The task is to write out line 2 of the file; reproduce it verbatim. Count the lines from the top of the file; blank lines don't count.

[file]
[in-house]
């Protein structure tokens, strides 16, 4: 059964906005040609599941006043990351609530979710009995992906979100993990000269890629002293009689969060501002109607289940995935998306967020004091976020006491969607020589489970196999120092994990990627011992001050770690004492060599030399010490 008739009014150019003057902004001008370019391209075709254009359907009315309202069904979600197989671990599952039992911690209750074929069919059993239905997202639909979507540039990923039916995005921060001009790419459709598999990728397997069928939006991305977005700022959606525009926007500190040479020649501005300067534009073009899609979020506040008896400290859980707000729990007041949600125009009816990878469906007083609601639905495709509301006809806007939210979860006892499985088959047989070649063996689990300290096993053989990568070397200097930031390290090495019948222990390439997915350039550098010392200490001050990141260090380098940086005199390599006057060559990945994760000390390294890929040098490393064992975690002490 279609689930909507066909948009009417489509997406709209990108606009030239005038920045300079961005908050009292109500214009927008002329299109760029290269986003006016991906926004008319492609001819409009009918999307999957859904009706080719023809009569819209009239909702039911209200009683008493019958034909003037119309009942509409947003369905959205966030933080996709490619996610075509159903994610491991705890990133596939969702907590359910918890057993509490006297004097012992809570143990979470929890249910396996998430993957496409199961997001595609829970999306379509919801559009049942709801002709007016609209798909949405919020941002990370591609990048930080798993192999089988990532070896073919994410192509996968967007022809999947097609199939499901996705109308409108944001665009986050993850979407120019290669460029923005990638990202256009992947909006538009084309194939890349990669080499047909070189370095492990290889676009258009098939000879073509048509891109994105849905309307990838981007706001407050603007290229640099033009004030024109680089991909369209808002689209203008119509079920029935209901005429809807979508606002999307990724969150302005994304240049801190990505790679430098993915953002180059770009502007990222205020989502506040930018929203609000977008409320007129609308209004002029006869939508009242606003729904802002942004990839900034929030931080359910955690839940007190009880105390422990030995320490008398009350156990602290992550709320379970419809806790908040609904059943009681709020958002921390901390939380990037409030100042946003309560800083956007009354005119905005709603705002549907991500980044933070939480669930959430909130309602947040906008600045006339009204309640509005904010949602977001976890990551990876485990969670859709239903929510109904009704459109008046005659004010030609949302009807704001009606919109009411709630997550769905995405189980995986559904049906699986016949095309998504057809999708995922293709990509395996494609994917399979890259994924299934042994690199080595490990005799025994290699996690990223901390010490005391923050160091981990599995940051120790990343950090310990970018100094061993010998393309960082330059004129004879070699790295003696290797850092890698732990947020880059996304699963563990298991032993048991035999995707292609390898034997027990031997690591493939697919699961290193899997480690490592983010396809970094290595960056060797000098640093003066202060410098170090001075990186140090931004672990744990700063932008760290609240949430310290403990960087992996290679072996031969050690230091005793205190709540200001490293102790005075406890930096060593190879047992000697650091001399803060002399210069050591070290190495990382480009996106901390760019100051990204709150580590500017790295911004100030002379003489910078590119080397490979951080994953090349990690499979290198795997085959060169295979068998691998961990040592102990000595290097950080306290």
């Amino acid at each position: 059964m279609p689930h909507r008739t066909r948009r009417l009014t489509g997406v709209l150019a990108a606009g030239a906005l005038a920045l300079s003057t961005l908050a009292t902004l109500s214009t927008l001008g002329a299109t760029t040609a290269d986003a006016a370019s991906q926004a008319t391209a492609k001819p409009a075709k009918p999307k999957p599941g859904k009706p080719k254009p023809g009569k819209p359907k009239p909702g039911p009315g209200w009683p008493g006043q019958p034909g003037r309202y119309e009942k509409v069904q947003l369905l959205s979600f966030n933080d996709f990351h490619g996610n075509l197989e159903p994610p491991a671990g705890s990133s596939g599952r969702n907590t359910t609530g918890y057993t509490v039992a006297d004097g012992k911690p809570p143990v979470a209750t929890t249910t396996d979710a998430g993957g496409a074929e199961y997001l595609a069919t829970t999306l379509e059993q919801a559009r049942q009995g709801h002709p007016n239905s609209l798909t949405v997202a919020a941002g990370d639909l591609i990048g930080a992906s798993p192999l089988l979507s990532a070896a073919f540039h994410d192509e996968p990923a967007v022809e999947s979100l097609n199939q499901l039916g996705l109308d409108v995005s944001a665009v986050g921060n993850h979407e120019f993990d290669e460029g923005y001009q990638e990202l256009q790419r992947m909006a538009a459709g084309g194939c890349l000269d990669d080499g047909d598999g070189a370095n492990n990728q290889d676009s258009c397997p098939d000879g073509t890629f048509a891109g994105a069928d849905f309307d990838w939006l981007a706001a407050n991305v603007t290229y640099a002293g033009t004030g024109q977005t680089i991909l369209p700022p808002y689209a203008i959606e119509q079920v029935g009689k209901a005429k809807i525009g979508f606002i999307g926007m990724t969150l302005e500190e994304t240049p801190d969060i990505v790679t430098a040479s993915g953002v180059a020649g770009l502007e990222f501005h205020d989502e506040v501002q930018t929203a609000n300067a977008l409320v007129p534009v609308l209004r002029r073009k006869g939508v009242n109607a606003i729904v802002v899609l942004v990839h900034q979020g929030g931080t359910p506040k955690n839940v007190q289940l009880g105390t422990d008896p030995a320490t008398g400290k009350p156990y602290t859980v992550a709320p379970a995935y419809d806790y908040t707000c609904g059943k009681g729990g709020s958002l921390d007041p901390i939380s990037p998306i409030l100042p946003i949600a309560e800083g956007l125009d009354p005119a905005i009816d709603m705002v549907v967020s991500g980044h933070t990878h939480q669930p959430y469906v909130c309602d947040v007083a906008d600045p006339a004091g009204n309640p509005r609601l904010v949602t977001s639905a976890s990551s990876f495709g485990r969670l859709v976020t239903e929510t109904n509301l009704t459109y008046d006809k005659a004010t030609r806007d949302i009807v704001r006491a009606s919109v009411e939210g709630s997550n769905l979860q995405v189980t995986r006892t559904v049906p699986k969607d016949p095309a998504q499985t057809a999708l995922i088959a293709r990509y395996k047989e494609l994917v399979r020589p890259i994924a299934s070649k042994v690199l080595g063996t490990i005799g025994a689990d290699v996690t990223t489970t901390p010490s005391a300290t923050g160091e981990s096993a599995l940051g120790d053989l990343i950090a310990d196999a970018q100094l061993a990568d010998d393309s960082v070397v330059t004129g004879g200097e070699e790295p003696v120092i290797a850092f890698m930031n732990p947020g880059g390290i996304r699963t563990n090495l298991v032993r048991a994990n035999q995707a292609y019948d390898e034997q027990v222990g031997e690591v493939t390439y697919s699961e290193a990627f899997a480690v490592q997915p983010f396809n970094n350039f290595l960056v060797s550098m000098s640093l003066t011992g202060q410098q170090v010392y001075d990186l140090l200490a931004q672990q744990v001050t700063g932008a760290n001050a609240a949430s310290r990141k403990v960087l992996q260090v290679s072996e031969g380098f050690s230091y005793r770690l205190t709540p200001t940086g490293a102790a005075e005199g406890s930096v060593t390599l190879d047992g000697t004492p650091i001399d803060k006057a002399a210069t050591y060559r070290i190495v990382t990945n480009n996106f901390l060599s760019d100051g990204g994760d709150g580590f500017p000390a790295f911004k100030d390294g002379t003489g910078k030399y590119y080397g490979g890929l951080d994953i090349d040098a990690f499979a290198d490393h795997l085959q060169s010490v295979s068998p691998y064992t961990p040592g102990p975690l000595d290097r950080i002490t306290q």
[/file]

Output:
């Protein structure tokens, strides 16, 4: 059964906005040609599941006043990351609530979710009995992906979100993990000269890629002293009689969060501002109607289940995935998306967020004091976020006491969607020589489970196999120092994990990627011992001050770690004492060599030399010490 008739009014150019003057902004001008370019391209075709254009359907009315309202069904979600197989671990599952039992911690209750074929069919059993239905997202639909979507540039990923039916995005921060001009790419459709598999990728397997069928939006991305977005700022959606525009926007500190040479020649501005300067534009073009899609979020506040008896400290859980707000729990007041949600125009009816990878469906007083609601639905495709509301006809806007939210979860006892499985088959047989070649063996689990300290096993053989990568070397200097930031390290090495019948222990390439997915350039550098010392200490001050990141260090380098940086005199390599006057060559990945994760000390390294890929040098490393064992975690002490 279609689930909507066909948009009417489509997406709209990108606009030239005038920045300079961005908050009292109500214009927008002329299109760029290269986003006016991906926004008319492609001819409009009918999307999957859904009706080719023809009569819209009239909702039911209200009683008493019958034909003037119309009942509409947003369905959205966030933080996709490619996610075509159903994610491991705890990133596939969702907590359910918890057993509490006297004097012992809570143990979470929890249910396996998430993957496409199961997001595609829970999306379509919801559009049942709801002709007016609209798909949405919020941002990370591609990048930080798993192999089988990532070896073919994410192509996968967007022809999947097609199939499901996705109308409108944001665009986050993850979407120019290669460029923005990638990202256009992947909006538009084309194939890349990669080499047909070189370095492990290889676009258009098939000879073509048509891109994105849905309307990838981007706001407050603007290229640099033009004030024109680089991909369209808002689209203008119509079920029935209901005429809807979508606002999307990724969150302005994304240049801190990505790679430098993915953002180059770009502007990222205020989502506040930018929203609000977008409320007129609308209004002029006869939508009242606003729904802002942004990839900034929030931080359910955690839940007190009880105390422990030995320490008398009350156990602290992550709320379970419809806790908040609904059943009681709020958002921390901390939380990037409030100042946003309560800083956007009354005119905005709603705002549907991500980044933070939480669930959430909130309602947040906008600045006339009204309640509005904010949602977001976890990551990876485990969670859709239903929510109904009704459109008046005659004010030609949302009807704001009606919109009411709630997550769905995405189980995986559904049906699986016949095309998504057809999708995922293709990509395996494609994917399979890259994924299934042994690199080595490990005799025994290699996690990223901390010490005391923050160091981990599995940051120790990343950090310990970018100094061993010998393309960082330059004129004879070699790295003696290797850092890698732990947020880059996304699963563990298991032993048991035999995707292609390898034997027990031997690591493939697919699961290193899997480690490592983010396809970094290595960056060797000098640093003066202060410098170090001075990186140090931004672990744990700063932008760290609240949430310290403990960087992996290679072996031969050690230091005793205190709540200001490293102790005075406890930096060593190879047992000697650091001399803060002399210069050591070290190495990382480009996106901390760019100051990204709150580590500017790295911004100030002379003489910078590119080397490979951080994953090349990690499979290198795997085959060169295979068998691998961990040592102990000595290097950080306290």